Growing up, I went to the dentist for a few reasons. First, I didn’t have a choice, my parents made me go. Second, my dad was a dentist, again no choice. Third, I wanted white teeth when I smiled and I didn’t want to have stinky breathe. Now that I’m a dentist, I have a completely different appreciation for regular dental visits. I have a greater appreciation for the complexity of my mouth and all that’s being accomplished during a regular old dental appointment. To give you a better understanding I’m going to list my priorities as a dentist when a patient comes to see me.
My priorities as a dentist are very closely intertwined, but if I had to put them in order of importance it would be this:
1. Making sure your mouth is free of any signs of oral cancer
2. Making sure your mouth is free from active infections
3. Maintaining the bone structure of your upper and lower jaws because this is the
foundation of everything
4. Making sure your gums are healthy
5. And finally……………. making sure your teeth are healthy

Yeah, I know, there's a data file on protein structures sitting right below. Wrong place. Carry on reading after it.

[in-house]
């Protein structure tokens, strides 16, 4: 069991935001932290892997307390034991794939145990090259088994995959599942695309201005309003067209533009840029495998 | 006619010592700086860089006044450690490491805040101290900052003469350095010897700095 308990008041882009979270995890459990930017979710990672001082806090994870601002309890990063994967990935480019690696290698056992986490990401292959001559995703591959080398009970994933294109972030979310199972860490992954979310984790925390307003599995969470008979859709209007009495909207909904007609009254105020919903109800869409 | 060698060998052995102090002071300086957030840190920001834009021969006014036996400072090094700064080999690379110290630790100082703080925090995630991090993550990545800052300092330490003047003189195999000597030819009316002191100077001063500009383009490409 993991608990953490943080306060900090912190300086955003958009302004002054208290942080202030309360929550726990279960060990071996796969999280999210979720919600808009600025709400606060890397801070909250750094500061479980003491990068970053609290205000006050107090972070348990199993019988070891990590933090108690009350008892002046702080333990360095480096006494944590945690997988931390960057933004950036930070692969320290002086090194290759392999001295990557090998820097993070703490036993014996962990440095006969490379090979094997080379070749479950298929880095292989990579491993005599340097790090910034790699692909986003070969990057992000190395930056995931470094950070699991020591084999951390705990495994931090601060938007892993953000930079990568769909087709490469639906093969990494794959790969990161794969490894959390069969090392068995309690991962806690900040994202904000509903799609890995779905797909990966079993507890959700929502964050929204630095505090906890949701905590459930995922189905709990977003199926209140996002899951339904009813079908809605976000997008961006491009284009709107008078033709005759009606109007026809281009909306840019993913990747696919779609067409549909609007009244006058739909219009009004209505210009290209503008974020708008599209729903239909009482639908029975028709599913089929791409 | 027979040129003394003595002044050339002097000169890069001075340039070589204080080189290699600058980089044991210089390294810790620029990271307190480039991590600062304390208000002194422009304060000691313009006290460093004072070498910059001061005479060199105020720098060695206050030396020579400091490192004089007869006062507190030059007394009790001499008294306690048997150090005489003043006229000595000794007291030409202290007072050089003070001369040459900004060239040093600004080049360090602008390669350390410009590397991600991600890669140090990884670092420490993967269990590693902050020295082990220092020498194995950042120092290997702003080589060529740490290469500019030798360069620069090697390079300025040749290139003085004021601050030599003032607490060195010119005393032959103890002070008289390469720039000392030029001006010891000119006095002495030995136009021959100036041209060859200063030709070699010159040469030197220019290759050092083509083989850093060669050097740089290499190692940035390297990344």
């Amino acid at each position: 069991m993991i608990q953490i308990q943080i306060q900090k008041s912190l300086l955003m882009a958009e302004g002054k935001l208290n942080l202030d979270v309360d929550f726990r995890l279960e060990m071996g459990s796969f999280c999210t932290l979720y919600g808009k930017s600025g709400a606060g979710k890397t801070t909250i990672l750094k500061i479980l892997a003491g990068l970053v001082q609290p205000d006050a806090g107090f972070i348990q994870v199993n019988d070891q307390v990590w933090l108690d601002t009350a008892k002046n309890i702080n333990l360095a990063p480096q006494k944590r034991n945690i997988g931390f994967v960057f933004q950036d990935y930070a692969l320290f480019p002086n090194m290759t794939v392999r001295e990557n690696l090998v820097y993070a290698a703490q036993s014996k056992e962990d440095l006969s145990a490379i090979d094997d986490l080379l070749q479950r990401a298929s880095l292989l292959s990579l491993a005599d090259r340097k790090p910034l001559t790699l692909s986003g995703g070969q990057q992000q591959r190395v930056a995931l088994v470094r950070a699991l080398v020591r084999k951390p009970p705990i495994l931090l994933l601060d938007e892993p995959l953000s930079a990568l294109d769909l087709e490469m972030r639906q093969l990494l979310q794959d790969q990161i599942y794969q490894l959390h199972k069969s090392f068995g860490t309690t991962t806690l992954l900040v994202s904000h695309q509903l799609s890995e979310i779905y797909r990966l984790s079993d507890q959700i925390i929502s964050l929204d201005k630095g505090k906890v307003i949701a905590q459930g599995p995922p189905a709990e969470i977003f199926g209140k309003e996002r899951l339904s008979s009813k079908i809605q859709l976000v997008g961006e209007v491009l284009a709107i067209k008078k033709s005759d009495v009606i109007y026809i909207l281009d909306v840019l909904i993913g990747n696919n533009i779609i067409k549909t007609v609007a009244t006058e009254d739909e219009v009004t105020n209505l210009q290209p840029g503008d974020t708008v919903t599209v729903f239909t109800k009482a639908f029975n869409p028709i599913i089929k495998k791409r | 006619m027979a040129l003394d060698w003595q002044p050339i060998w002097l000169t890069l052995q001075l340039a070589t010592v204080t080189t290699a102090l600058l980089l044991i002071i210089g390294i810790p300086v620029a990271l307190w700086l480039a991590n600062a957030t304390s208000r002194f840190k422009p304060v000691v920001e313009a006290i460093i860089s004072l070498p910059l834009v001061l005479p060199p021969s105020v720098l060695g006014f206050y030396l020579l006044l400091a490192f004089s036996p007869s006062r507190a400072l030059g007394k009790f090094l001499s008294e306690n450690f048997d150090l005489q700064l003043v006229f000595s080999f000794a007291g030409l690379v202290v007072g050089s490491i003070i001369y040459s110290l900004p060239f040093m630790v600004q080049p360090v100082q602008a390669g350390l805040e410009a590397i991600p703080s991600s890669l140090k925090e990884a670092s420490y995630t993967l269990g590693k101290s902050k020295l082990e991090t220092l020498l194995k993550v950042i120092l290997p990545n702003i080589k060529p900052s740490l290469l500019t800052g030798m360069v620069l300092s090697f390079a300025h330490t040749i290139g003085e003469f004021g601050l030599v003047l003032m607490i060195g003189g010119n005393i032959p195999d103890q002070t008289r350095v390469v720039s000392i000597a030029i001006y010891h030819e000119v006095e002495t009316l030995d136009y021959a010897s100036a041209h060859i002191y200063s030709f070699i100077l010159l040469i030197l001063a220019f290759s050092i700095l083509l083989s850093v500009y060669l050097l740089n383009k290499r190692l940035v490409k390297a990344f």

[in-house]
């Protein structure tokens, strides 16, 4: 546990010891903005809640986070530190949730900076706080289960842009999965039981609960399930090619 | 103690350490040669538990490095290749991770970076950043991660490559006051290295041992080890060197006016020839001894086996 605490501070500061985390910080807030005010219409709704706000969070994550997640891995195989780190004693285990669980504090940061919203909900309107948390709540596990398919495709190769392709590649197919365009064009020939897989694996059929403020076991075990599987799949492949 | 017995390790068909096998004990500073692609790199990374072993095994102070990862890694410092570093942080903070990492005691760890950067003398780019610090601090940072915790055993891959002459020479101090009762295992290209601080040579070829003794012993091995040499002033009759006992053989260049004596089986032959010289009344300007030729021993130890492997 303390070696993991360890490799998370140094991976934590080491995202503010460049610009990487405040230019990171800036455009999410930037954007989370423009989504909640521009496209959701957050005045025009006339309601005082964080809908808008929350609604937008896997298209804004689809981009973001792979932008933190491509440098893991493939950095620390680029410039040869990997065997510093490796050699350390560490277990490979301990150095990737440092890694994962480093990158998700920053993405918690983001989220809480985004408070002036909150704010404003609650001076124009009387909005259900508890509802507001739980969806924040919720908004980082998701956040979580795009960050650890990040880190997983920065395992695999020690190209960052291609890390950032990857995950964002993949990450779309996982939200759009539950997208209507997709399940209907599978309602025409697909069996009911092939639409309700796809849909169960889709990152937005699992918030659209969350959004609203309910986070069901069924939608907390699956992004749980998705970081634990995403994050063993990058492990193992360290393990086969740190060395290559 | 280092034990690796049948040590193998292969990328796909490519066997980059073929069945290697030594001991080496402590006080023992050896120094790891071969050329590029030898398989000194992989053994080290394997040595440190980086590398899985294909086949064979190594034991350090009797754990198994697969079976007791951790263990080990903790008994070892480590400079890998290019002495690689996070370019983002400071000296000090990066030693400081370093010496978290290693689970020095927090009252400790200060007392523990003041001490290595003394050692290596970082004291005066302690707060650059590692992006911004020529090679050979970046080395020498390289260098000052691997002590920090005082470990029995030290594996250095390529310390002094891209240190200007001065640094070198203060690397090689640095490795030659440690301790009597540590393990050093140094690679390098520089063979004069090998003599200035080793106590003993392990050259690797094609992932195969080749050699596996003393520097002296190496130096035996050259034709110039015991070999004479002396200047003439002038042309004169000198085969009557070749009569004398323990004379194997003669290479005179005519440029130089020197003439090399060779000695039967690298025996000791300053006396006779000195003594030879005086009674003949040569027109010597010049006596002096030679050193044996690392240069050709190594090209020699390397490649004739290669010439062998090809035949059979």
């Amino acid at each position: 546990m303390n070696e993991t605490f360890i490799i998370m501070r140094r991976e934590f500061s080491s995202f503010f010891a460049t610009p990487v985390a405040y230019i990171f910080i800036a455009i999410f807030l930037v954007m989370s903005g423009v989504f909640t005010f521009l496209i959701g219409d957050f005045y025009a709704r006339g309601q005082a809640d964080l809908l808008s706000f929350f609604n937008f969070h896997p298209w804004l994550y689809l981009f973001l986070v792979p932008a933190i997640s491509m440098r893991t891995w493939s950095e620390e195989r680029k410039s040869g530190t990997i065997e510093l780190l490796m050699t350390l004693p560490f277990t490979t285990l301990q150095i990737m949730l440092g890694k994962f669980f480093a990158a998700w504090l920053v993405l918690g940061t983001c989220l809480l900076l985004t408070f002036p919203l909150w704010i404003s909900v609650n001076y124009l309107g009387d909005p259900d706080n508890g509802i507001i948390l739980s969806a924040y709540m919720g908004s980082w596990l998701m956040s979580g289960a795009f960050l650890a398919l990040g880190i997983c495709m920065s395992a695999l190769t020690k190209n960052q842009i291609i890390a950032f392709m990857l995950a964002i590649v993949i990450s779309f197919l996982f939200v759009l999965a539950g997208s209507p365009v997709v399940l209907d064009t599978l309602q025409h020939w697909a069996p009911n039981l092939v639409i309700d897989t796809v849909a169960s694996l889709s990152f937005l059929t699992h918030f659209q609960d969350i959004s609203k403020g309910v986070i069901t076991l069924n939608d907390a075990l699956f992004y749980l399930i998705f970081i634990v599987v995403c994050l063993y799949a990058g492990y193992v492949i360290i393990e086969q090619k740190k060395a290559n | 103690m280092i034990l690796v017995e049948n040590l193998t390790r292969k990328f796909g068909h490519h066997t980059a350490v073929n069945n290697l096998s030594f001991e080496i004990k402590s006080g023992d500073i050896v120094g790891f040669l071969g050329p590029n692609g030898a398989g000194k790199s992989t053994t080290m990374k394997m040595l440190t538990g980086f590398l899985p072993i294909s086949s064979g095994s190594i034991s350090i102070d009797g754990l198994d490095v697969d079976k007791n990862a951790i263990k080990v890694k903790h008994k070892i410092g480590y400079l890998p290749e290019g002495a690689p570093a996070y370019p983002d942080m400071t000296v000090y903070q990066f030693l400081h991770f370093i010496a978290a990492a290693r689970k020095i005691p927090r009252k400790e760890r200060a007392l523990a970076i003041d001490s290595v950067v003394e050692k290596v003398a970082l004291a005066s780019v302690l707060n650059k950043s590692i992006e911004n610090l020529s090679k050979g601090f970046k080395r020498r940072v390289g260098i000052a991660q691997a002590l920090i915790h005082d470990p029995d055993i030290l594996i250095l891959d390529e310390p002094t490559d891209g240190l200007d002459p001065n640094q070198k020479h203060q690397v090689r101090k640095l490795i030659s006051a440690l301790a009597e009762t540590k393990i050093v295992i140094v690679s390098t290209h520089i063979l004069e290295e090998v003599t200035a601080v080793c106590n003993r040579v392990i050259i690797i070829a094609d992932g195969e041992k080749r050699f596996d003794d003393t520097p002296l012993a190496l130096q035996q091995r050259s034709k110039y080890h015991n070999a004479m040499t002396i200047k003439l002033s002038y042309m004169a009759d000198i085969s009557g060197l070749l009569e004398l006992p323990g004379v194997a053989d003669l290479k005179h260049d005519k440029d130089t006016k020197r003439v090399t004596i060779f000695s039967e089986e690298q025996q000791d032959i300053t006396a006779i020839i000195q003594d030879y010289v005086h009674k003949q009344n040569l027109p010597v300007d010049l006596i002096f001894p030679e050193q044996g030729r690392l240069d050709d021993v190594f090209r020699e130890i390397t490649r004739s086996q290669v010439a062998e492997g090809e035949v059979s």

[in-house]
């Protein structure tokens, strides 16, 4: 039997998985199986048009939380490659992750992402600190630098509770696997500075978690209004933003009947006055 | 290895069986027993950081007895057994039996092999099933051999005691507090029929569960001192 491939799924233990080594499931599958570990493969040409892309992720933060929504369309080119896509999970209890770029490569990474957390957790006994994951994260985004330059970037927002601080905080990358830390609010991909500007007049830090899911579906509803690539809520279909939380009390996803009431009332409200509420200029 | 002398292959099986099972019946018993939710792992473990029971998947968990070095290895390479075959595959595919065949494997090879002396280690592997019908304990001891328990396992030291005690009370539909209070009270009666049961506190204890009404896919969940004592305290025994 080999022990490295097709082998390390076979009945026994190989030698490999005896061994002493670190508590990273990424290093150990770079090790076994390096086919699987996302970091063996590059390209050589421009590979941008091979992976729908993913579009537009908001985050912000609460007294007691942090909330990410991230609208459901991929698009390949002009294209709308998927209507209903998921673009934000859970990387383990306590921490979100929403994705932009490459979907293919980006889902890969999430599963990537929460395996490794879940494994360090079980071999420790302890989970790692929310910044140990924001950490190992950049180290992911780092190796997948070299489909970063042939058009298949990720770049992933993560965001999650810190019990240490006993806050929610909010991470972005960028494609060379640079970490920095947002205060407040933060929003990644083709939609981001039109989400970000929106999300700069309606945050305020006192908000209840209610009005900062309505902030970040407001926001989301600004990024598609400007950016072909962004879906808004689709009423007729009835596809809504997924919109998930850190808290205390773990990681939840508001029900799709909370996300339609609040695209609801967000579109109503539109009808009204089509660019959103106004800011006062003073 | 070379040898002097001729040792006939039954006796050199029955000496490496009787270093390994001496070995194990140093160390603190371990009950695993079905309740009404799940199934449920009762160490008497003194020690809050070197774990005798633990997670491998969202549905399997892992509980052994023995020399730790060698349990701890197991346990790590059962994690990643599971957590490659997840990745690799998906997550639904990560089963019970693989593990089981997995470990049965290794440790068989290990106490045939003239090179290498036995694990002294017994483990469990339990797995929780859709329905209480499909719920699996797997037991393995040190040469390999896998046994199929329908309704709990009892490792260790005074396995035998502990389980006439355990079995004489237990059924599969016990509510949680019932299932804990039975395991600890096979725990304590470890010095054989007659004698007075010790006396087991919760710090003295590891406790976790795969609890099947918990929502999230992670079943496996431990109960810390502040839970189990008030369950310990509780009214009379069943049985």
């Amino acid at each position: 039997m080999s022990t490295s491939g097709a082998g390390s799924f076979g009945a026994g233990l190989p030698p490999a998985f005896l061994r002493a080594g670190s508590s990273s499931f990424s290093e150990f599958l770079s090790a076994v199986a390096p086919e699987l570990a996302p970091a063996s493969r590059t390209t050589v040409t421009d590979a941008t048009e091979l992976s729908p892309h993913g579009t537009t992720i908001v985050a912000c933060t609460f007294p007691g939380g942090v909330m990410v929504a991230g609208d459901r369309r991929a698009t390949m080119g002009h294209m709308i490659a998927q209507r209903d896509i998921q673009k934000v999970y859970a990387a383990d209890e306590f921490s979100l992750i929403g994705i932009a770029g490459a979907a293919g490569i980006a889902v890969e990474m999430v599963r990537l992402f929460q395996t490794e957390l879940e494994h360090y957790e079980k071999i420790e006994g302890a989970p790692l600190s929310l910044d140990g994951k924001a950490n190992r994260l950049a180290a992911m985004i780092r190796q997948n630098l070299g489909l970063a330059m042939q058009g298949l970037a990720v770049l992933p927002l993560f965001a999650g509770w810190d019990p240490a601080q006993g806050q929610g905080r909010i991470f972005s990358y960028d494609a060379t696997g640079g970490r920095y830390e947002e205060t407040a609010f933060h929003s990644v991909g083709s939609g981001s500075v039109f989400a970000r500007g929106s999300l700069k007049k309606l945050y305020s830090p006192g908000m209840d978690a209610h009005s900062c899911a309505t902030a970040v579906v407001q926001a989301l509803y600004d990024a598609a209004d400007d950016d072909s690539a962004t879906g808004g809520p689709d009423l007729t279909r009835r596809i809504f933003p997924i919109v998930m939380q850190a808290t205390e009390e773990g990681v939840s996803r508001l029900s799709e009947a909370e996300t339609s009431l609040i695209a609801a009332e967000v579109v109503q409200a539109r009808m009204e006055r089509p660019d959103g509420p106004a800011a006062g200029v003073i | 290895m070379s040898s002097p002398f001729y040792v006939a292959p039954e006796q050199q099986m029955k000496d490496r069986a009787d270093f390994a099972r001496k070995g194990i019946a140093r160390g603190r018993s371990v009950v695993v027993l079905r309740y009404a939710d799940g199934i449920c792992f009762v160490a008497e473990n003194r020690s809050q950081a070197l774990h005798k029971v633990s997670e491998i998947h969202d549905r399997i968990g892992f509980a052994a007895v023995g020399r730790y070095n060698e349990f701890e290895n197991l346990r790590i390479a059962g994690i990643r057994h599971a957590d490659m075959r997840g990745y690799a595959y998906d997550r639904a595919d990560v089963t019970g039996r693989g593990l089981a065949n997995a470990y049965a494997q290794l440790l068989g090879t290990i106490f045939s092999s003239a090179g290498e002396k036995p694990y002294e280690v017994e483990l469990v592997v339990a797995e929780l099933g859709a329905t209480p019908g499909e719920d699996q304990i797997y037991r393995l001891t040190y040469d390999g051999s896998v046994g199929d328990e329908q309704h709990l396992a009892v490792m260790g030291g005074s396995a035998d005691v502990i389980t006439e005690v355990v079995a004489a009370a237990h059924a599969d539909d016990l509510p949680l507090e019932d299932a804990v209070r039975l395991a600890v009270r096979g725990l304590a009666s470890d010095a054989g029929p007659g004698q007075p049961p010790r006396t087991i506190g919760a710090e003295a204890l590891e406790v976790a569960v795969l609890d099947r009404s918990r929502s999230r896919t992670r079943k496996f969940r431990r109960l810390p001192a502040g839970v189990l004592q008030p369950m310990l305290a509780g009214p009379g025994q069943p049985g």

Wait, your teeth are last on my priority list????? What? Well, for me your actual teeth are the lowest on my priority list. Please don’t misunderstand, your teeth are still a HUGE priority, however they’re lower on the list because……….I know I can fix your teeth. Oral cancer, I wouldn’t wish on anyone. Infections need to be handled and treated appropriately so they don’t poorly affect your overall health. Having and maintaining as much jaw bone as possible is paramount. Your jaw bones are the foundation for everything to do with your mouth. They give you your facial structure, they hold your teeth in place. And, if you don’t have teeth, the more bone you have the better foundation you’ll have to rebuild your teeth, whether it’s with implants or dentures. Gum health directly relates to maintaining your bone. If your gums are unhealthy you are losing bone. And bone is everything! If you don’t have enough bone you can’t have teeth and you can’t rebuild teeth. Luckily, we have amazing ways to maintain and fix your teeth. And in the end, if you need to lose a tooth you have a variety of replacement options. So while most people equate the dentist with teeth and only teeth. It’s about so much more.